In a wonderful bit of circumstance, this year's Martin Luther King Jr. Day falls on the day when President Barack Obama - the first African-American elected President of the United States - will be inaugurated for his second term.
That a black person could grow up and become president may not have been possible when Rev. King gave his famous "I Have a Dream" speech in 1963, but the fact it would one day be possible is at the heart of his message in those famous words.
We would not claim that because Barack Obama has twice been elected President of the United States, suddenly all attitudes on race have been reversed. On the contrary, we still have a long way to go in that regard. But we have come a long wa, largely because of Rev. King. Largely through his eloquent speeches, writings and actions during the 1950s and 1960s, Rev. King held a mirror on American society that forced much of white America to reassess racial attitudes prevalent in the country at the time. The image Rev. King made many see made Americans realize the inequality and unfairness that then existed and helped to bring about civil rights gains so needed and so long in coming.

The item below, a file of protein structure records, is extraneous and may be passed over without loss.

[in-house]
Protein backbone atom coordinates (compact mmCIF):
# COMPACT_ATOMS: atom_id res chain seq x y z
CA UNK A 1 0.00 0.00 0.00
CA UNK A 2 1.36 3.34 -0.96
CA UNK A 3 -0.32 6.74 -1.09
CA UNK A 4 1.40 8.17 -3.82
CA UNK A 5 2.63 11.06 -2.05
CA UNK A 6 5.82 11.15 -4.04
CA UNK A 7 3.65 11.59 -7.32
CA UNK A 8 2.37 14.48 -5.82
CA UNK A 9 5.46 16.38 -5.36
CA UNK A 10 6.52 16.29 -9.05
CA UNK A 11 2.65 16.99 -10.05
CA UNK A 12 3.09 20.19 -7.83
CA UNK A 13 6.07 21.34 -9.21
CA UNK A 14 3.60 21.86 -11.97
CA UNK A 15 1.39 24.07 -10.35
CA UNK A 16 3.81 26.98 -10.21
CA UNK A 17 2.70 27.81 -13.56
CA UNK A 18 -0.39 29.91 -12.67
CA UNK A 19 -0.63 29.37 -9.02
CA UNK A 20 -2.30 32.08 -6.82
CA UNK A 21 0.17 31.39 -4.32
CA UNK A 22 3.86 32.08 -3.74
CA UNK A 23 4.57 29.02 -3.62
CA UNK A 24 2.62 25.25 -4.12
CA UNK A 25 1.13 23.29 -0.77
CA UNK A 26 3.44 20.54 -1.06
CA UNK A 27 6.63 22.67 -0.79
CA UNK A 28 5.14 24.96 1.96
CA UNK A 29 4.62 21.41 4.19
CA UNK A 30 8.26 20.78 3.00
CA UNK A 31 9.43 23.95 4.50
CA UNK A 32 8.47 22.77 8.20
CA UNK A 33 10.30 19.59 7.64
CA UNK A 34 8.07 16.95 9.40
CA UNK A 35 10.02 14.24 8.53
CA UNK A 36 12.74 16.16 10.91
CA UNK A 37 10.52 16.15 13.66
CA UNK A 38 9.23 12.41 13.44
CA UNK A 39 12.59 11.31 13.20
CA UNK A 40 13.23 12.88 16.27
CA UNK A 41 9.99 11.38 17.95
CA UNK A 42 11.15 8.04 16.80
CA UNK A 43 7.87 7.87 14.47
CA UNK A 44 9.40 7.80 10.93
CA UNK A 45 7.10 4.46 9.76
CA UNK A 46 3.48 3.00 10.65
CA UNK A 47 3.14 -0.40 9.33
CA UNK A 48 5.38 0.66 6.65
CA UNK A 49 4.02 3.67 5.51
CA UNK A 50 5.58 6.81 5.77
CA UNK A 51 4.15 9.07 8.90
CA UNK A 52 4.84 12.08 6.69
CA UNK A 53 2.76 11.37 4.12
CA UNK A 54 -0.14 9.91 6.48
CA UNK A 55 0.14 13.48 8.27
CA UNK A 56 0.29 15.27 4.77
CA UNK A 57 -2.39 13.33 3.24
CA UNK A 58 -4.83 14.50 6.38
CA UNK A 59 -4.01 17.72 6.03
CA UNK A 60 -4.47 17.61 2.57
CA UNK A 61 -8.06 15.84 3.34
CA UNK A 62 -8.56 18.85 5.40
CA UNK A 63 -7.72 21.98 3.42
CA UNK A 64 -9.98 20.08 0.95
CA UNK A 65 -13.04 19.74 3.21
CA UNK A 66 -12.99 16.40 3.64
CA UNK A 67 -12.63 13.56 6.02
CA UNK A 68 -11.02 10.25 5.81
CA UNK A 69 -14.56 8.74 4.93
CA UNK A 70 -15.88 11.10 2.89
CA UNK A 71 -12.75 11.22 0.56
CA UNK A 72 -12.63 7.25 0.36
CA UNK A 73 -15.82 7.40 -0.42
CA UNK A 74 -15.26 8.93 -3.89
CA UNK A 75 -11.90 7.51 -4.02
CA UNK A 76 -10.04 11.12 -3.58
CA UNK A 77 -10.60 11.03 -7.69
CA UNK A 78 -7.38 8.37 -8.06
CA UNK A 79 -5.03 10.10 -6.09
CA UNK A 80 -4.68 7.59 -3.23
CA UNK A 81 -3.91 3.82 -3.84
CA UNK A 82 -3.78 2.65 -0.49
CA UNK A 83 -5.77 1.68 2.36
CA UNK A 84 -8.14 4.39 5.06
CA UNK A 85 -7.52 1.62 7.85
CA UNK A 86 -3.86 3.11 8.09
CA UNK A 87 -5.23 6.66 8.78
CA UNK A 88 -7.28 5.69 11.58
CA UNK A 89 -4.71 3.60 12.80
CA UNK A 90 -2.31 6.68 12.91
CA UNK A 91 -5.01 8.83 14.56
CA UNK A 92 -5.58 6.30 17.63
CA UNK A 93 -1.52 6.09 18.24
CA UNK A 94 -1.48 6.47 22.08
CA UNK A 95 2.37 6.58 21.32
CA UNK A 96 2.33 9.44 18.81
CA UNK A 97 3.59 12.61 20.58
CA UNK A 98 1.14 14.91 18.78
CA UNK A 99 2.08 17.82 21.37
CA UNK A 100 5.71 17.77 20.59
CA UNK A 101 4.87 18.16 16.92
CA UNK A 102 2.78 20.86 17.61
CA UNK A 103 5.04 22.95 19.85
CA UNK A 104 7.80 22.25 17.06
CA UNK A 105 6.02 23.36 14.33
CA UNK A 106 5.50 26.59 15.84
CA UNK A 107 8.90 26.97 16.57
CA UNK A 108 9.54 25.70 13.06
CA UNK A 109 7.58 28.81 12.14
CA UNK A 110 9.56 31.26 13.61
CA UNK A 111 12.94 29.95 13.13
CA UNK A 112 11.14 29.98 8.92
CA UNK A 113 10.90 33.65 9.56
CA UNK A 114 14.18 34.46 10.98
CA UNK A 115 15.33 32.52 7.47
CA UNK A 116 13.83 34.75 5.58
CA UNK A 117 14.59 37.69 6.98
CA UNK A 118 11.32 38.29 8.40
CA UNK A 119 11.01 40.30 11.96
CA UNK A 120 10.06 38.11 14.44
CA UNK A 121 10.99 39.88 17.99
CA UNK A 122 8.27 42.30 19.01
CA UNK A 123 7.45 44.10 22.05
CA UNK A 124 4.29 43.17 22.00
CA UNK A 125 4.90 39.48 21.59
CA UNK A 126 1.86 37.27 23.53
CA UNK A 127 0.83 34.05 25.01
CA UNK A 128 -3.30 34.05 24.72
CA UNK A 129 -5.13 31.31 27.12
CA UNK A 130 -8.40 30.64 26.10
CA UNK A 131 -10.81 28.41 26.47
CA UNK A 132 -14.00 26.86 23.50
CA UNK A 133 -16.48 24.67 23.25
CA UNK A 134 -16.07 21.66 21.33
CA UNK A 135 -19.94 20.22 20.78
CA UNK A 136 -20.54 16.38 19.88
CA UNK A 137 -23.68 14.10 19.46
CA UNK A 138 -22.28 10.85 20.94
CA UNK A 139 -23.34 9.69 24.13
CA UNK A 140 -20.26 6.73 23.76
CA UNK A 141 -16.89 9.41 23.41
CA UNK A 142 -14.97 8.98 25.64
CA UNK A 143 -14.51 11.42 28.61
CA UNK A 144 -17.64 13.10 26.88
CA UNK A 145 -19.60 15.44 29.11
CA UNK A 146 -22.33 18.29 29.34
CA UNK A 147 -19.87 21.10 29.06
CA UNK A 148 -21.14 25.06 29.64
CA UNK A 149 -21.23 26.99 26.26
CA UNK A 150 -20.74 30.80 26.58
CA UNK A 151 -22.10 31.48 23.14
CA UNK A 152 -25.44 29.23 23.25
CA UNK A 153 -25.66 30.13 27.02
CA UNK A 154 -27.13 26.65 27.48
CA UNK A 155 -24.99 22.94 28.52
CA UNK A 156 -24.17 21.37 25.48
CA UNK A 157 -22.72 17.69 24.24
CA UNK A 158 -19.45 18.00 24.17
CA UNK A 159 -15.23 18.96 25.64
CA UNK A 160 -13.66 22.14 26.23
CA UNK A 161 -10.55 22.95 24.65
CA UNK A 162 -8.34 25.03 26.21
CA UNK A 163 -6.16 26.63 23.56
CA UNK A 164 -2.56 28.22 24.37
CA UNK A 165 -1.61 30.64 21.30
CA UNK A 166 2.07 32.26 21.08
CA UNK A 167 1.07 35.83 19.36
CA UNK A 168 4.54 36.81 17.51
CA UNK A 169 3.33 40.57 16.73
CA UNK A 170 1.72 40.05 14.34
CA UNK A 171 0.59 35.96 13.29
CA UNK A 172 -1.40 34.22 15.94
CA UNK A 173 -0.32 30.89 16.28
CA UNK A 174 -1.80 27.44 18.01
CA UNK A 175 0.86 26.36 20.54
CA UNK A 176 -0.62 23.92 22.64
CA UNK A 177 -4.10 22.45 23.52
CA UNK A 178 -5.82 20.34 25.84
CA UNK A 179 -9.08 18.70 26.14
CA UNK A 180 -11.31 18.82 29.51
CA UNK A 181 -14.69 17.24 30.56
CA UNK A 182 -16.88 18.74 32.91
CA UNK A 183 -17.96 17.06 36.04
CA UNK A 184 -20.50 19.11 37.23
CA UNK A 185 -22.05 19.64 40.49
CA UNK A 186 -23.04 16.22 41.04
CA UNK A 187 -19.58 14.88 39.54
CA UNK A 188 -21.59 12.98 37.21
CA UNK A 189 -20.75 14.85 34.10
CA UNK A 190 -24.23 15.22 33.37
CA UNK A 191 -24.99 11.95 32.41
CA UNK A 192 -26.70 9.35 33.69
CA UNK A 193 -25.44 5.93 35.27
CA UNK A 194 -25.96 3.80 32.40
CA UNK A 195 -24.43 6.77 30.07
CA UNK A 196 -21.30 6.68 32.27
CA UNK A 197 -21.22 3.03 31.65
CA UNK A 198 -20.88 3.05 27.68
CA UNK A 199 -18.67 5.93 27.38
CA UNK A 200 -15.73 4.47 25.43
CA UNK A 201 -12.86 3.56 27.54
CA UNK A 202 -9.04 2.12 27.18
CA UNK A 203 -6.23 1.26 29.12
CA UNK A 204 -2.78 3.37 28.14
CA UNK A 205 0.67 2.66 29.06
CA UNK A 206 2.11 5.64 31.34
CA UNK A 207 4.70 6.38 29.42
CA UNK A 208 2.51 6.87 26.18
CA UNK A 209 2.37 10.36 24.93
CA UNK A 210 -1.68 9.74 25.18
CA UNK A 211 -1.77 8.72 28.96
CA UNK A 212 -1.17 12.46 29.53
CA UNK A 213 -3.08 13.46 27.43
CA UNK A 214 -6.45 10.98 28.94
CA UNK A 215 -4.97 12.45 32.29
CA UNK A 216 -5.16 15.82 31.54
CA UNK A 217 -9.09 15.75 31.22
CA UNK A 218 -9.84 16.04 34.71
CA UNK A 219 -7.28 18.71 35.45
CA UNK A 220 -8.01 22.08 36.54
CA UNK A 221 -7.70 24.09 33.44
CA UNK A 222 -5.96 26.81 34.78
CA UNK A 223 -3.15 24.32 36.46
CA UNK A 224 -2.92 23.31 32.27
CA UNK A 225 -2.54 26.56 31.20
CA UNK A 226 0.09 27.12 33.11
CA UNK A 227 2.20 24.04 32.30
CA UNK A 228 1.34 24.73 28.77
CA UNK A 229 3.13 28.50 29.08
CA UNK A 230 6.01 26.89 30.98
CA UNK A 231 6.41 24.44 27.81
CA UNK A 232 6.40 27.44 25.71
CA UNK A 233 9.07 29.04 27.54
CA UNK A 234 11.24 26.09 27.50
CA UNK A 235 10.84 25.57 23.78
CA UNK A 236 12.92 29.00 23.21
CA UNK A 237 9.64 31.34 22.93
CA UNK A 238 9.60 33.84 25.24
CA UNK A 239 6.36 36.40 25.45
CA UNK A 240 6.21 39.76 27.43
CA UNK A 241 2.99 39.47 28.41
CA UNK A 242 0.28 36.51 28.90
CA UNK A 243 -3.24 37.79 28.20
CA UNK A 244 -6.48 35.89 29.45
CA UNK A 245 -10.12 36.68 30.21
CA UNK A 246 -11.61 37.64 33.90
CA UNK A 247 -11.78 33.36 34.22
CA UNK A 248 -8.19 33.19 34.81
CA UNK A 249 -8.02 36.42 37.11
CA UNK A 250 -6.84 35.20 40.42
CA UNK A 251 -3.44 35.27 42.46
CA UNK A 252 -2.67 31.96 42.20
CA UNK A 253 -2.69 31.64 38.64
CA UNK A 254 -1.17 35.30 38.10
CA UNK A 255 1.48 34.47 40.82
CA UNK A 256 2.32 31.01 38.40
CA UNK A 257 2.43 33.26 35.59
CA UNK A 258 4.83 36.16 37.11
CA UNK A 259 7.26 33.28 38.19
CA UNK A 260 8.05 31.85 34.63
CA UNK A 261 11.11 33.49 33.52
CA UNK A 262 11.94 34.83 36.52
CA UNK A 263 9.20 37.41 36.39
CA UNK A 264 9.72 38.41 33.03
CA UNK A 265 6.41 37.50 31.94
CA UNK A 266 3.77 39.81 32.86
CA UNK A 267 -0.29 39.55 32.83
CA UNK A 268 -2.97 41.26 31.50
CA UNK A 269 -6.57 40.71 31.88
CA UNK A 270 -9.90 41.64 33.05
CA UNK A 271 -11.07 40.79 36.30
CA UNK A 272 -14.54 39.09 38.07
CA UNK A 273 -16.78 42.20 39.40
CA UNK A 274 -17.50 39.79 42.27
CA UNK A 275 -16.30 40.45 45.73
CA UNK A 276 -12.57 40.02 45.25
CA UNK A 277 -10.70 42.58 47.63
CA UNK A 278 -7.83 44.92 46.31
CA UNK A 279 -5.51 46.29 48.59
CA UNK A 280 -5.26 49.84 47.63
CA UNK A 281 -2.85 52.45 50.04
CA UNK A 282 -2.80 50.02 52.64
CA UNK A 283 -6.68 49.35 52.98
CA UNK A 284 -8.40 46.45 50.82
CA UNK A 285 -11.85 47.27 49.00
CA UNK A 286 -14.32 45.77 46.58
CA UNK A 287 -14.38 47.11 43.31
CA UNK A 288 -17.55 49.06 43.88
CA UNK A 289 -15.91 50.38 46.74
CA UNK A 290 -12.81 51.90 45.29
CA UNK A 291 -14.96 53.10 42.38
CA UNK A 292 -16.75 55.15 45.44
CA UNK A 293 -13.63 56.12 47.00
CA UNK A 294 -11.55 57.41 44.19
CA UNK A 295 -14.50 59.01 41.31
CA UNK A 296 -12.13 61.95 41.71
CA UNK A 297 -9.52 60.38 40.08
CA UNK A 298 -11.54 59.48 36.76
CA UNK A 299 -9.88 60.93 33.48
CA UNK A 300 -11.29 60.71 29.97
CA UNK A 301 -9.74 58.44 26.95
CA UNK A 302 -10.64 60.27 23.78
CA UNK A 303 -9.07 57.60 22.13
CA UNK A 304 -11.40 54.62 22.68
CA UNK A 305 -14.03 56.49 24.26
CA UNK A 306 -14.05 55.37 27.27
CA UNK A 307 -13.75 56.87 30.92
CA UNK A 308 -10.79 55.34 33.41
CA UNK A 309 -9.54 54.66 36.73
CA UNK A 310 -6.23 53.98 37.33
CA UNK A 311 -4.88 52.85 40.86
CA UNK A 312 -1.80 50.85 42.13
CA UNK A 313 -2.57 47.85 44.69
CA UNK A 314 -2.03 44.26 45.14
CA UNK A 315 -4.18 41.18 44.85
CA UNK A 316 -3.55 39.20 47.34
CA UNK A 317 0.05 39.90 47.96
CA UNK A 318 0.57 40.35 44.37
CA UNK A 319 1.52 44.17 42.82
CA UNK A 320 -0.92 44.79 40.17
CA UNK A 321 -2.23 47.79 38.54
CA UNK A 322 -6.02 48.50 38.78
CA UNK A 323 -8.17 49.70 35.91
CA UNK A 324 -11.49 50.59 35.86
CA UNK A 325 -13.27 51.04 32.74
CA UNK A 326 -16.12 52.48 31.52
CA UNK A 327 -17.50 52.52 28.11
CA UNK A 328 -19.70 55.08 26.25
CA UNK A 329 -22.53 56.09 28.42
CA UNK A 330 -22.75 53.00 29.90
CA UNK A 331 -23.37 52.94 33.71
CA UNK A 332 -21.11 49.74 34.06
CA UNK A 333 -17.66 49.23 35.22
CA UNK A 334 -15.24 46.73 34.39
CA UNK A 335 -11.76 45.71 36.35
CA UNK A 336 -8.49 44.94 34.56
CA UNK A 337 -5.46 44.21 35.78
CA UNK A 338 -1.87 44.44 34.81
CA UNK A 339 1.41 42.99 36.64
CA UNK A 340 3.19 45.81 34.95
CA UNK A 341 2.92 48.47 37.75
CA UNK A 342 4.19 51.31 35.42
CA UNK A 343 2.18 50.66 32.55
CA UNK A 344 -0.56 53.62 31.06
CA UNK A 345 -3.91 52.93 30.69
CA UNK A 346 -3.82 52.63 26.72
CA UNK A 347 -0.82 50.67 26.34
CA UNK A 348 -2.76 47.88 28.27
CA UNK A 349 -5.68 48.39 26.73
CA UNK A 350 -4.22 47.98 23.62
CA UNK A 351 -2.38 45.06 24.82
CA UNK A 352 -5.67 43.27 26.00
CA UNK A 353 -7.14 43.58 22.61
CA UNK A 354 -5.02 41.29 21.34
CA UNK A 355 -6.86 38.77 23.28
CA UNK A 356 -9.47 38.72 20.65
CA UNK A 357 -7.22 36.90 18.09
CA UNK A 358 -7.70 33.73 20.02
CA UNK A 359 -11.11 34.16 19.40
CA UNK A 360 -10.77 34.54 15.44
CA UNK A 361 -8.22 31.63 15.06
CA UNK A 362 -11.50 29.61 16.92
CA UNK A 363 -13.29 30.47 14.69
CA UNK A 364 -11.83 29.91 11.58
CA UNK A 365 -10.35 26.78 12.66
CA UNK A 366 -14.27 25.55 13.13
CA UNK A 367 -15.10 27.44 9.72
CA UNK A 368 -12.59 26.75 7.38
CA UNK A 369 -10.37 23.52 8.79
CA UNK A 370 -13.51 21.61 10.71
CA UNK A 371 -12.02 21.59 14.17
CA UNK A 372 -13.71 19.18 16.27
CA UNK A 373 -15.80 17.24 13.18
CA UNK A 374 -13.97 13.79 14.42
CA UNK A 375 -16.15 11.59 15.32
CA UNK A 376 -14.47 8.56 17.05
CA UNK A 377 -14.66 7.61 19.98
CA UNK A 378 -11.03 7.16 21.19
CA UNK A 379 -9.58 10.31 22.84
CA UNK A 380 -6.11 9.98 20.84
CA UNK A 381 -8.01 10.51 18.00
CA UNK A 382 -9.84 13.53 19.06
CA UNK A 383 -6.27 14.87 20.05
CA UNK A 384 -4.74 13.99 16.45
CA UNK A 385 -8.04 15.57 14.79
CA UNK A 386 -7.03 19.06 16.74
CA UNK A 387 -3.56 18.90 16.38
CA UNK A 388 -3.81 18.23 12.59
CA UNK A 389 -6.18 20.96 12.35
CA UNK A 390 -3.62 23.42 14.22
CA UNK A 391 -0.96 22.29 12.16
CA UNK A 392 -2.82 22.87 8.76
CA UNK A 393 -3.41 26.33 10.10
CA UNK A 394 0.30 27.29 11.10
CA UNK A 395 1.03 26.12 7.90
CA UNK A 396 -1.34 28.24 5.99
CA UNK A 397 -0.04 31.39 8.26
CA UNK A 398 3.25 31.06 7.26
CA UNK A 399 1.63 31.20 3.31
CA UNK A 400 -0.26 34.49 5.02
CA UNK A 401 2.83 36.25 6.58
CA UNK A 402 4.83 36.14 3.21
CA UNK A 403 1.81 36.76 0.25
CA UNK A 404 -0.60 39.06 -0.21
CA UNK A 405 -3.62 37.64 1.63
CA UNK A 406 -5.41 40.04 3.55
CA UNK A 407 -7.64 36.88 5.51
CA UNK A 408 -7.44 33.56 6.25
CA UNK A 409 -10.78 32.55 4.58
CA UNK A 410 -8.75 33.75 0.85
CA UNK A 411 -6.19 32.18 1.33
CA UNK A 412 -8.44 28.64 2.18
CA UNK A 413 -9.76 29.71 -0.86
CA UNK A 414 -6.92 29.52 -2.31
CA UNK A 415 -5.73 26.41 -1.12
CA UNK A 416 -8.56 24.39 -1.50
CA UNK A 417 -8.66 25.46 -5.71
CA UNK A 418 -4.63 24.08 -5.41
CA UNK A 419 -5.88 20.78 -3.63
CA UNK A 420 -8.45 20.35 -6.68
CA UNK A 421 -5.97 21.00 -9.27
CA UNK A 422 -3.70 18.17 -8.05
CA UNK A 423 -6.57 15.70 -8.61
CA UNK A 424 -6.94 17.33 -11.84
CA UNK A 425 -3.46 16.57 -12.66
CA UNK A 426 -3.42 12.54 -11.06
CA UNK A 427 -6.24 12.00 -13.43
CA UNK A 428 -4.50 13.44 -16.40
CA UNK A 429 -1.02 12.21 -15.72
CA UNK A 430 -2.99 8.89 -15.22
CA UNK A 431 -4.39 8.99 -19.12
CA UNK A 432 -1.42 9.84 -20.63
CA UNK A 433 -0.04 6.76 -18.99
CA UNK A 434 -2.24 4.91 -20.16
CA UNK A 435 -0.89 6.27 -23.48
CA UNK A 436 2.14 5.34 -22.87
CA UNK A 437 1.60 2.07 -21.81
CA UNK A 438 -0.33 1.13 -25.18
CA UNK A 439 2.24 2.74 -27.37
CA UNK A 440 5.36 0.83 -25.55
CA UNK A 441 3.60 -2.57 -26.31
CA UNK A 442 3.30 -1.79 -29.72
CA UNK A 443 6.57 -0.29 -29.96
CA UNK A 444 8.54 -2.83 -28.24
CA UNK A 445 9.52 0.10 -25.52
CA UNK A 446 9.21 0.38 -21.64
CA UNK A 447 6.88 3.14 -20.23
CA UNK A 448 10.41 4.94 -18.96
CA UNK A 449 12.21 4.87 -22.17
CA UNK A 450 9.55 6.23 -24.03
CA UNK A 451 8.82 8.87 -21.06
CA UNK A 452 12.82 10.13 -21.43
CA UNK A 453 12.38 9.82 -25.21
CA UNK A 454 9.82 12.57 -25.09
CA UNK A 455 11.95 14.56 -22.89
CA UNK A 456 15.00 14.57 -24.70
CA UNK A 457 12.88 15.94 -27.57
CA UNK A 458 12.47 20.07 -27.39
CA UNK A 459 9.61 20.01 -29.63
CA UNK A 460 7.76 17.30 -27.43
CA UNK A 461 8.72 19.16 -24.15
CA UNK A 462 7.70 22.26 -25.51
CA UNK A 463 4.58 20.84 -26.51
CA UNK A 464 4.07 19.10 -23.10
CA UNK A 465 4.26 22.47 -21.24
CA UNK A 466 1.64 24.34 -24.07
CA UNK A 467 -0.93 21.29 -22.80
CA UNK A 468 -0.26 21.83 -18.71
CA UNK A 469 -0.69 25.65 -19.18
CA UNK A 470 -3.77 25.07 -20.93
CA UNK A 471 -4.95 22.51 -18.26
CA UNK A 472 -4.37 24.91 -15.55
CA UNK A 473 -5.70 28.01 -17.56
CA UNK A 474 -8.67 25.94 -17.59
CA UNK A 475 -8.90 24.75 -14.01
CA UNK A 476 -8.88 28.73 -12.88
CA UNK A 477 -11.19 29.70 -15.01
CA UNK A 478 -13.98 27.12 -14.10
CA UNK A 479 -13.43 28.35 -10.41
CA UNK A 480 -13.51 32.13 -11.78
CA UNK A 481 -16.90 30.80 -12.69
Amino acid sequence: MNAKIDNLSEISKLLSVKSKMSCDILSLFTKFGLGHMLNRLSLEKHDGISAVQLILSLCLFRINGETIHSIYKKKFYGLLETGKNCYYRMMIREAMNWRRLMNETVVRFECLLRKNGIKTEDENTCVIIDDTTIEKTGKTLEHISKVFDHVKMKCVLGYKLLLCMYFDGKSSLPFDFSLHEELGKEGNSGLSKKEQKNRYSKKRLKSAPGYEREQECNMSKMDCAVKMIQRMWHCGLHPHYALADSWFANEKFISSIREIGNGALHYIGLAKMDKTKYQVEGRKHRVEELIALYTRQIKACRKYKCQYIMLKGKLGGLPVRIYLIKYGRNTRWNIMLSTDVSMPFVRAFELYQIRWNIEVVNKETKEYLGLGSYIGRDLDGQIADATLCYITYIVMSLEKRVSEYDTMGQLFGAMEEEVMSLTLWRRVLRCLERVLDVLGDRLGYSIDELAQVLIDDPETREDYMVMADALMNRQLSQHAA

An assassin's bullet silenced that wonderful voice in April 1968, but Rev. King's words still stand tall, like the beautiful mountains in our state, to remind us all of where we came from and where we still have to go to achieve that dream.
On this occasion of Martin Luther King Jr. Day, we should take some time and reflect on Rev. King's words and career.
* Like an unchecked cancer, hate corrodes the personality and eats away its vital unity. Hate destroys a man's sense of values and his objectivity. It causes him to describe the beautiful as ugly and the ugly as beautiful, and to confuse the true with the false and the false with the true.
* Segregation is the adultery of an illicit intercourse between injustice and immorality.
* All progress is precarious and the solution of one problem brings us face to face with another problem.
* I believe that unarmed truth and unconditional love will have the final word in reality. That is why right, temporarily defeated, is stronger than evil triumphant.
* Nonviolence is the answer to the crucial political and moral questions of our time; the need for mankind to overcome oppression and violence without resorting to oppression and violence. Mankind must evolve for all human conflict a method which rejects revenge, aggression, and retaliation. The foundation of such a method is love.
* The church was not merely a thermometer that recorded the ideas and principles of popular opinion, it was a thermostat that transformed the mores of society.
* Now, I say to you today my friends, even though we face the difficulties of today and tomorrow, I still have a dream. It is a dream deeply rooted in the American dream. I have a dream that one day this nation will rise up and live out the true meaning of its creed: "We hold these truths to be self-evident, that all men are created equal."